If you receive a requirement of this nature regarding one of your clients, you should consult with your client prior to releasing such information. If you or the taxpayer have any grounds to refuse to provide the information, such as if you suspect the information is being gathered for a criminal investigation, you should obtain legal advice to clarify your obligations. You can challenge requirements for Information by making an application for judicial review to the Federal Court; however, commencing dialogue with the CRA is preferable because challenges are usually unsuccessful. Where a request for information is not complied with, the CRA may prosecute under subsection 238(1) or seek a compliance order under section 231.7.
Extraordinary Audit Powers
The extraordinary powers on which auditors and investigations officers rely when dealing with cases of serious non-compliance and suspected tax evasion fall under three headings:
- search and seizure;
- third-party information demands; and
- public inquiries.
Search and Seizure
The Minister may apply ex parte (i.e. without the taxpayer being present) to a judge of the Federal Court (“FC”) or of the Superior Court of the province where the matter arises for a warrant if the Minister has reasonable grounds to believe that a taxpayer has business books, records, or property in their home and entry to the home has been or is likely to be refused. The warrant authorizes the auditor or investigations officer to enter the taxpayer’s home without the taxpayer’s consent to inspect the taxpayer’s books, records, and any related documents.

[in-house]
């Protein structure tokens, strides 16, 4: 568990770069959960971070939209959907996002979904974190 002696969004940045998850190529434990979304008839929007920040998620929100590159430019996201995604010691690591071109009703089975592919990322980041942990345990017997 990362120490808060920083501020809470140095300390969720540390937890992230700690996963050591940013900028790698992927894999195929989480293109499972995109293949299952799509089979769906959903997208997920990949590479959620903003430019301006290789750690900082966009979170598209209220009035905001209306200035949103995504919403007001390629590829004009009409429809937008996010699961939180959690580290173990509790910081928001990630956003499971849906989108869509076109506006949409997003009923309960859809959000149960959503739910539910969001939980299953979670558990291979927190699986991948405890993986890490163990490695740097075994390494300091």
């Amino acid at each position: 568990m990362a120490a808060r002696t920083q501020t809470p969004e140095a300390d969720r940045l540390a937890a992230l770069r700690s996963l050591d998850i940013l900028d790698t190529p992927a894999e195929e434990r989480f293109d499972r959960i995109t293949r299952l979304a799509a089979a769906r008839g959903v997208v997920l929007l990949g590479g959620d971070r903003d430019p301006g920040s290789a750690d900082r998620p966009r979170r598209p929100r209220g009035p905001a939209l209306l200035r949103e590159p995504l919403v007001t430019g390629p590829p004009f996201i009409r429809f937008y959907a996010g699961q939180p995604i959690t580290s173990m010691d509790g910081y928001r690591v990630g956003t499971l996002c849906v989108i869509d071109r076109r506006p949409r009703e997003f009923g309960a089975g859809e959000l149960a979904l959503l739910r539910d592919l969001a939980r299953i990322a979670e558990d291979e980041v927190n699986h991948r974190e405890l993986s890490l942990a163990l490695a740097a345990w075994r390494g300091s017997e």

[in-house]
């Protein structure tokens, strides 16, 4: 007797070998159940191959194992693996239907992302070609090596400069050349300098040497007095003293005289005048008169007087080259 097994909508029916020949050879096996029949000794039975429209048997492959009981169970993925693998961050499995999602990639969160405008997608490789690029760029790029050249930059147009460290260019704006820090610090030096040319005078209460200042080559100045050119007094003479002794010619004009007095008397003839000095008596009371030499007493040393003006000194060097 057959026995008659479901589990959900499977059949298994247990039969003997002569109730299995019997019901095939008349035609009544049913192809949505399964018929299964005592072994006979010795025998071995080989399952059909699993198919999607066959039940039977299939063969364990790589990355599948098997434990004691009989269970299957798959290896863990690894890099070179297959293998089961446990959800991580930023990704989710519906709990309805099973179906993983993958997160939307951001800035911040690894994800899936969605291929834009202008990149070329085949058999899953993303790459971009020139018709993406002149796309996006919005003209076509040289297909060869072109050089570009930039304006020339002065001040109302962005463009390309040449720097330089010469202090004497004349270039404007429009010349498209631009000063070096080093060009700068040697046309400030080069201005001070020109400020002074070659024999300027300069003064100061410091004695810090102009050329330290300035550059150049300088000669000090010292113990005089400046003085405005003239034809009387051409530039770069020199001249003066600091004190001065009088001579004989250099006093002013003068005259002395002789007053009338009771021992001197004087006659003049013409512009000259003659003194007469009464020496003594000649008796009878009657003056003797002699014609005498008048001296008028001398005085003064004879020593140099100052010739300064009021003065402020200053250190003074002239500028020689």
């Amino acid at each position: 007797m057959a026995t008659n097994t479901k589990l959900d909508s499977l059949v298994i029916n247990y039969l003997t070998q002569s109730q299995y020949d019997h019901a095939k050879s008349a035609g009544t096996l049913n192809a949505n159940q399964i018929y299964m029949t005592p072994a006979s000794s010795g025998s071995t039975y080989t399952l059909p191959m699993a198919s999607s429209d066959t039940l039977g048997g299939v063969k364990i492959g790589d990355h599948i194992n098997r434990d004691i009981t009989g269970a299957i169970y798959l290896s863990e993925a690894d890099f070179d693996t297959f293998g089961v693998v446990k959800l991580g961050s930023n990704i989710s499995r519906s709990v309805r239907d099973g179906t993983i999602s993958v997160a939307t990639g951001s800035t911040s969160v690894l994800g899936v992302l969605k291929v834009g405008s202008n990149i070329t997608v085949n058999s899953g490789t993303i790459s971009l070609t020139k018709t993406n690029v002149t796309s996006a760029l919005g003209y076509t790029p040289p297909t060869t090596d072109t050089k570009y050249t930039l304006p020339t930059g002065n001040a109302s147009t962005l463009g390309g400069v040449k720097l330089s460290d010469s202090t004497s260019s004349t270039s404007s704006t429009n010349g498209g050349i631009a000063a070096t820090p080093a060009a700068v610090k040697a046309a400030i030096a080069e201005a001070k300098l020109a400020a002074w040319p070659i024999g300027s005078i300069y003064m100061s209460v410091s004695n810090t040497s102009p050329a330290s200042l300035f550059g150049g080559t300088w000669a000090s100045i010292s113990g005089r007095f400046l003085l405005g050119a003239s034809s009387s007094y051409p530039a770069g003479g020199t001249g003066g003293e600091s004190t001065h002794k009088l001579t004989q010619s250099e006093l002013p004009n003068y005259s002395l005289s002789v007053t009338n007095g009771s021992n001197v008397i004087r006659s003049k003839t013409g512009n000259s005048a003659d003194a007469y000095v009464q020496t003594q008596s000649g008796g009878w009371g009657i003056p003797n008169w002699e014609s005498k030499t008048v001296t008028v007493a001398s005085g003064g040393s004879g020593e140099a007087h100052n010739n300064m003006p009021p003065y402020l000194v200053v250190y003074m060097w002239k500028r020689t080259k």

Although the Minister can use the power for search and seizure during a civil audit where the taxpayer refuses to provide records, it is more likely that an auditor faced with a refusal to provide documents would simply use an indirect determination, such as a net-worth analysis, to estimate and assess income.
Search and Seizure in Criminal Cases
In the criminal context, subsection 231.3(1) permits the Minister to make an ex parte application to a judge for a warrant to authorize an auditor or investigations officer to enter and search any building, receptacle, or place for any document or thing that may afford evidence as to the commission of an offence under the ITA. It also allows the CRA to seize the document or thing and, as soon as practicable, to bring it before the judge – or make a report in respect of it.